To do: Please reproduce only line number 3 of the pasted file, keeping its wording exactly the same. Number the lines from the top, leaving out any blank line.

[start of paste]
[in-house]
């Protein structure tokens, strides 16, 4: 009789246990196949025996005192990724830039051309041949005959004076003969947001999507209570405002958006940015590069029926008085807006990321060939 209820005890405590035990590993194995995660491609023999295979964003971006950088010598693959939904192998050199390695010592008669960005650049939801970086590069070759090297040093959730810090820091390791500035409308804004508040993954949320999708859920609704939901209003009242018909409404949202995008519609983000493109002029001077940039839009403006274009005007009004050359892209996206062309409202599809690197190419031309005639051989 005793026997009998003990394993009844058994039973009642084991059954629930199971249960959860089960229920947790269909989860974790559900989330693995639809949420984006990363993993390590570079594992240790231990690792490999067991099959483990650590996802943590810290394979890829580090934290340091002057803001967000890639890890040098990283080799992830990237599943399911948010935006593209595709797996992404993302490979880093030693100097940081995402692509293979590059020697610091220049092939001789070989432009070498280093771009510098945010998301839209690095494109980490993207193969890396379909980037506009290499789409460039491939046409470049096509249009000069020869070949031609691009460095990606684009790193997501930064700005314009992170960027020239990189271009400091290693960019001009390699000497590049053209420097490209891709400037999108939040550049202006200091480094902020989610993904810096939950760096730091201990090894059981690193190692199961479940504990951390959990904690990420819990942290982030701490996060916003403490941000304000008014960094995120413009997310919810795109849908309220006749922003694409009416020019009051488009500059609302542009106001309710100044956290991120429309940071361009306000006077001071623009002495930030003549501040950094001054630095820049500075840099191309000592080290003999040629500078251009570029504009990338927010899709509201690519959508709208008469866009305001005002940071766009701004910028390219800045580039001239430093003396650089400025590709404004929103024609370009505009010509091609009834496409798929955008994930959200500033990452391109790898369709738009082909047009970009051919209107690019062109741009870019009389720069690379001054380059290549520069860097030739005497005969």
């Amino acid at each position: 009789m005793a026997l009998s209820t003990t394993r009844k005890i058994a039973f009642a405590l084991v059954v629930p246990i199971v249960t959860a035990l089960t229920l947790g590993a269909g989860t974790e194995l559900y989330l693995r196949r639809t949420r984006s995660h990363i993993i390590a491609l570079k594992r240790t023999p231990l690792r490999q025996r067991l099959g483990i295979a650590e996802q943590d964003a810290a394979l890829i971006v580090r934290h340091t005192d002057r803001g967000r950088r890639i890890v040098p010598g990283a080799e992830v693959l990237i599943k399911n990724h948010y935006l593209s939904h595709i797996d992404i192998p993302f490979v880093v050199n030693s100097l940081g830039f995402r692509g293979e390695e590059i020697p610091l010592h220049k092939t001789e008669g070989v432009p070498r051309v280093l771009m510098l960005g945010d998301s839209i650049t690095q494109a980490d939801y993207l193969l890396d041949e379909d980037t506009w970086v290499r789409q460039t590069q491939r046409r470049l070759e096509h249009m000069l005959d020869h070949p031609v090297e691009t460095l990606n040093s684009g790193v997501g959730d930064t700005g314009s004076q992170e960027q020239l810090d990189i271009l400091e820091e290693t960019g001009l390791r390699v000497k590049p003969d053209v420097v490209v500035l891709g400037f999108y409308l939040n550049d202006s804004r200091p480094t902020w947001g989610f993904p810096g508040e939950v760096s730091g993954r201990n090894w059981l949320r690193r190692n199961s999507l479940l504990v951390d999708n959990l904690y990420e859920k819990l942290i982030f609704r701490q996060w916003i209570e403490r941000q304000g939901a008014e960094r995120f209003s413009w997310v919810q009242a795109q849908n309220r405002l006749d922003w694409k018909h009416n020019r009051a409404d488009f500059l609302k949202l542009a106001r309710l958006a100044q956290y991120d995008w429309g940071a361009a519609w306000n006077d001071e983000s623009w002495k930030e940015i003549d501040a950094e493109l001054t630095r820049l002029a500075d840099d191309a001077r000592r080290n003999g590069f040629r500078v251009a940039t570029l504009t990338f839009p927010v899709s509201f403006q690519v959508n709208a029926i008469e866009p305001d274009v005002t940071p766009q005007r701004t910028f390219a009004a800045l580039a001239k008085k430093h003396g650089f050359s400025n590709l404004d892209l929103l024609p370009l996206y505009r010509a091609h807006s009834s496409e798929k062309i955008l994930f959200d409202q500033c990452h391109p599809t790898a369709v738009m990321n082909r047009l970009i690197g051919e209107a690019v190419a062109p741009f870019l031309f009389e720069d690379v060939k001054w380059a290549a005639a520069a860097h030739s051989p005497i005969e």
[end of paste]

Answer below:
């Amino acid at each position: 009789m005793a026997l009998s209820t003990t394993r009844k005890i058994a039973f009642a405590l084991v059954v629930p246990i199971v249960t959860a035990l089960t229920l947790g590993a269909g989860t974790e194995l559900y989330l693995r196949r639809t949420r984006s995660h990363i993993i390590a491609l570079k594992r240790t023999p231990l690792r490999q025996r067991l099959g483990i295979a650590e996802q943590d964003a810290a394979l890829i971006v580090r934290h340091t005192d002057r803001g967000r950088r890639i890890v040098p010598g990283a080799e992830v693959l990237i599943k399911n990724h948010y935006l593209s939904h595709i797996d992404i192998p993302f490979v880093v050199n030693s100097l940081g830039f995402r692509g293979e390695e590059i020697p610091l010592h220049k092939t001789e008669g070989v432009p070498r051309v280093l771009m510098l960005g945010d998301s839209i650049t690095q494109a980490d939801y993207l193969l890396d041949e379909d980037t506009w970086v290499r789409q460039t590069q491939r046409r470049l070759e096509h249009m000069l005959d020869h070949p031609v090297e691009t460095l990606n040093s684009g790193v997501g959730d930064t700005g314009s004076q992170e960027q020239l810090d990189i271009l400091e820091e290693t960019g001009l390791r390699v000497k590049p003969d053209v420097v490209v500035l891709g400037f999108y409308l939040n550049d202006s804004r200091p480094t902020w947001g989610f993904p810096g508040e939950v760096s730091g993954r201990n090894w059981l949320r690193r190692n199961s999507l479940l504990v951390d999708n959990l904690y990420e859920k819990l942290i982030f609704r701490q996060w916003i209570e403490r941000q304000g939901a008014e960094r995120f209003s413009w997310v919810q009242a795109q849908n309220r405002l006749d922003w694409k018909h009416n020019r009051a409404d488009f500059l609302k949202l542009a106001r309710l958006a100044q956290y991120d995008w429309g940071a361009a519609w306000n006077d001071e983000s623009w002495k930030e940015i003549d501040a950094e493109l001054t630095r820049l002029a500075d840099d191309a001077r000592r080290n003999g590069f040629r500078v251009a940039t570029l504009t990338f839009p927010v899709s509201f403006q690519v959508n709208a029926i008469e866009p305001d274009v005002t940071p766009q005007r701004t910028f390219a009004a800045l580039a001239k008085k430093h003396g650089f050359s400025n590709l404004d892209l929103l024609p370009l996206y505009r010509a091609h807006s009834s496409e798929k062309i955008l994930f959200d409202q500033c990452h391109p599809t790898a369709v738009m990321n082909r047009l970009i690197g051919e209107a690019v190419a062109p741009f870019l031309f009389e720069d690379v060939k001054w380059a290549a005639a520069a860097h030739s051989p005497i005969e």